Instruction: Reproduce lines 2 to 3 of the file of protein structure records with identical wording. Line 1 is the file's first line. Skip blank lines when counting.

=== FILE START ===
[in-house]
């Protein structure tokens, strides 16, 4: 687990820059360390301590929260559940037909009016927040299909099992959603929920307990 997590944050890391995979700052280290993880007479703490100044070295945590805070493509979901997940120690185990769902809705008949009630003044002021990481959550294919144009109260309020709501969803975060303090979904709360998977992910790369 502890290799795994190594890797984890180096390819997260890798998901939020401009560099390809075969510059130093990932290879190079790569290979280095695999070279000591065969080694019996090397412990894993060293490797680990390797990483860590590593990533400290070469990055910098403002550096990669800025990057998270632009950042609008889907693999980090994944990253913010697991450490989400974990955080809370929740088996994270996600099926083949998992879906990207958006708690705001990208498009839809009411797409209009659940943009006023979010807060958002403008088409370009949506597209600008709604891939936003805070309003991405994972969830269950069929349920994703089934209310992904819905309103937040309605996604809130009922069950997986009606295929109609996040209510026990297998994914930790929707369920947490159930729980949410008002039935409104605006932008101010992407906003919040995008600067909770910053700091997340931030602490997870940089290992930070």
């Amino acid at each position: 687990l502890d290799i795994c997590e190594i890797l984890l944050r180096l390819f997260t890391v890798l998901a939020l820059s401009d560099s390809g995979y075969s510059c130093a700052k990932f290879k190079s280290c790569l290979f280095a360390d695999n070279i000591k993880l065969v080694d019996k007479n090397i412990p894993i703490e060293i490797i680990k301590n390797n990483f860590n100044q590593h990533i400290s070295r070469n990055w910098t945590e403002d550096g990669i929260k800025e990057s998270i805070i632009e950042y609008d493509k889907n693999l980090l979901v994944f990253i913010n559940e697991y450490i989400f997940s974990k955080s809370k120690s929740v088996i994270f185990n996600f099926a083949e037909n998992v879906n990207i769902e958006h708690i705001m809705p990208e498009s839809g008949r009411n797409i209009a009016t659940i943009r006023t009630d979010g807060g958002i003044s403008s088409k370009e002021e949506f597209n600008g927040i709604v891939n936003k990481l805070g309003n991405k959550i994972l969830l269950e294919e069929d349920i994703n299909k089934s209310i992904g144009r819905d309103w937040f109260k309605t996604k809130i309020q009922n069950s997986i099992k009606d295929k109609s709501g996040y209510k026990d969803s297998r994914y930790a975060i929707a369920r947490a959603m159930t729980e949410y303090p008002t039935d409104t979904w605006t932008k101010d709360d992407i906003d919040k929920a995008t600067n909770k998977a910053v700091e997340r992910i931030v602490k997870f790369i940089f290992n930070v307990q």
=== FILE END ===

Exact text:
């Protein structure tokens, strides 16, 4: 687990820059360390301590929260559940037909009016927040299909099992959603929920307990 997590944050890391995979700052280290993880007479703490100044070295945590805070493509979901997940120690185990769902809705008949009630003044002021990481959550294919144009109260309020709501969803975060303090979904709360998977992910790369 502890290799795994190594890797984890180096390819997260890798998901939020401009560099390809075969510059130093990932290879190079790569290979280095695999070279000591065969080694019996090397412990894993060293490797680990390797990483860590590593990533400290070469990055910098403002550096990669800025990057998270632009950042609008889907693999980090994944990253913010697991450490989400974990955080809370929740088996994270996600099926083949998992879906990207958006708690705001990208498009839809009411797409209009659940943009006023979010807060958002403008088409370009949506597209600008709604891939936003805070309003991405994972969830269950069929349920994703089934209310992904819905309103937040309605996604809130009922069950997986009606295929109609996040209510026990297998994914930790929707369920947490159930729980949410008002039935409104605006932008101010992407906003919040995008600067909770910053700091997340931030602490997870940089290992930070």
């Amino acid at each position: 687990l502890d290799i795994c997590e190594i890797l984890l944050r180096l390819f997260t890391v890798l998901a939020l820059s401009d560099s390809g995979y075969s510059c130093a700052k990932f290879k190079s280290c790569l290979f280095a360390d695999n070279i000591k993880l065969v080694d019996k007479n090397i412990p894993i703490e060293i490797i680990k301590n390797n990483f860590n100044q590593h990533i400290s070295r070469n990055w910098t945590e403002d550096g990669i929260k800025e990057s998270i805070i632009e950042y609008d493509k889907n693999l980090l979901v994944f990253i913010n559940e697991y450490i989400f997940s974990k955080s809370k120690s929740v088996i994270f185990n996600f099926a083949e037909n998992v879906n990207i769902e958006h708690i705001m809705p990208e498009s839809g008949r009411n797409i209009a009016t659940i943009r006023t009630d979010g807060g958002i003044s403008s088409k370009e002021e949506f597209n600008g927040i709604v891939n936003k990481l805070g309003n991405k959550i994972l969830l269950e294919e069929d349920i994703n299909k089934s209310i992904g144009r819905d309103w937040f109260k309605t996604k809130i309020q009922n069950s997986i099992k009606d295929k109609s709501g996040y209510k026990d969803s297998r994914y930790a975060i929707a369920r947490a959603m159930t729980e949410y303090p008002t039935d409104t979904w605006t932008k101010d709360d992407i906003d919040k929920a995008t600067n909770k998977a910053v700091e997340r992910i931030v602490k997870f790369i940089f290992n930070v307990q």